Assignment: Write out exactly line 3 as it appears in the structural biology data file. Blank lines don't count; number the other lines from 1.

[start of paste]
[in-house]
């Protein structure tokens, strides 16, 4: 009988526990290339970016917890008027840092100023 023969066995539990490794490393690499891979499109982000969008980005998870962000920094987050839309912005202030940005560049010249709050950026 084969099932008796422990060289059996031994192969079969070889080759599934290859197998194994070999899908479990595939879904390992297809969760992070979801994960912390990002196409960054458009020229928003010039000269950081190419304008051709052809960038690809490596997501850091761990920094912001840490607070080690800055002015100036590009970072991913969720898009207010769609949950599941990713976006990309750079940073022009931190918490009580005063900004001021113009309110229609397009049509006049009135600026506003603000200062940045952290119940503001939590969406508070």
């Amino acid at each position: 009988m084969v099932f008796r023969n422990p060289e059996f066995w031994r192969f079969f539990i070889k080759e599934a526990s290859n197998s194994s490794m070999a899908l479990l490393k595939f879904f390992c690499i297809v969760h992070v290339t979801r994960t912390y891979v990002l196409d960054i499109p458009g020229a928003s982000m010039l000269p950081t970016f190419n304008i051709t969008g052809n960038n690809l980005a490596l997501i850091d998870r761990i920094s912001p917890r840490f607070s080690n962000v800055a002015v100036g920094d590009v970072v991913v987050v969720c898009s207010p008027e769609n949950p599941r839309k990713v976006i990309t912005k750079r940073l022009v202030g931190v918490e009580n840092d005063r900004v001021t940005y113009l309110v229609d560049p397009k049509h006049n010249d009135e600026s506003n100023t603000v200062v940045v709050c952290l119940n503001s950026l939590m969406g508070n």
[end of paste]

């Amino acid at each position: 009988m084969v099932f008796r023969n422990p060289e059996f066995w031994r192969f079969f539990i070889k080759e599934a526990s290859n197998s194994s490794m070999a899908l479990l490393k595939f879904f390992c690499i297809v969760h992070v290339t979801r994960t912390y891979v990002l196409d960054i499109p458009g020229a928003s982000m010039l000269p950081t970016f190419n304008i051709t969008g052809n960038n690809l980005a490596l997501i850091d998870r761990i920094s912001p917890r840490f607070s080690n962000v800055a002015v100036g920094d590009v970072v991913v987050v969720c898009s207010p008027e769609n949950p599941r839309k990713v976006i990309t912005k750079r940073l022009v202030g931190v918490e009580n840092d005063r900004v001021t940005y113009l309110v229609d560049p397009k049509h006049n010249d009135e600026s506003n100023t603000v200062v940045v709050c952290l119940n503001s950026l939590m969406g508070n």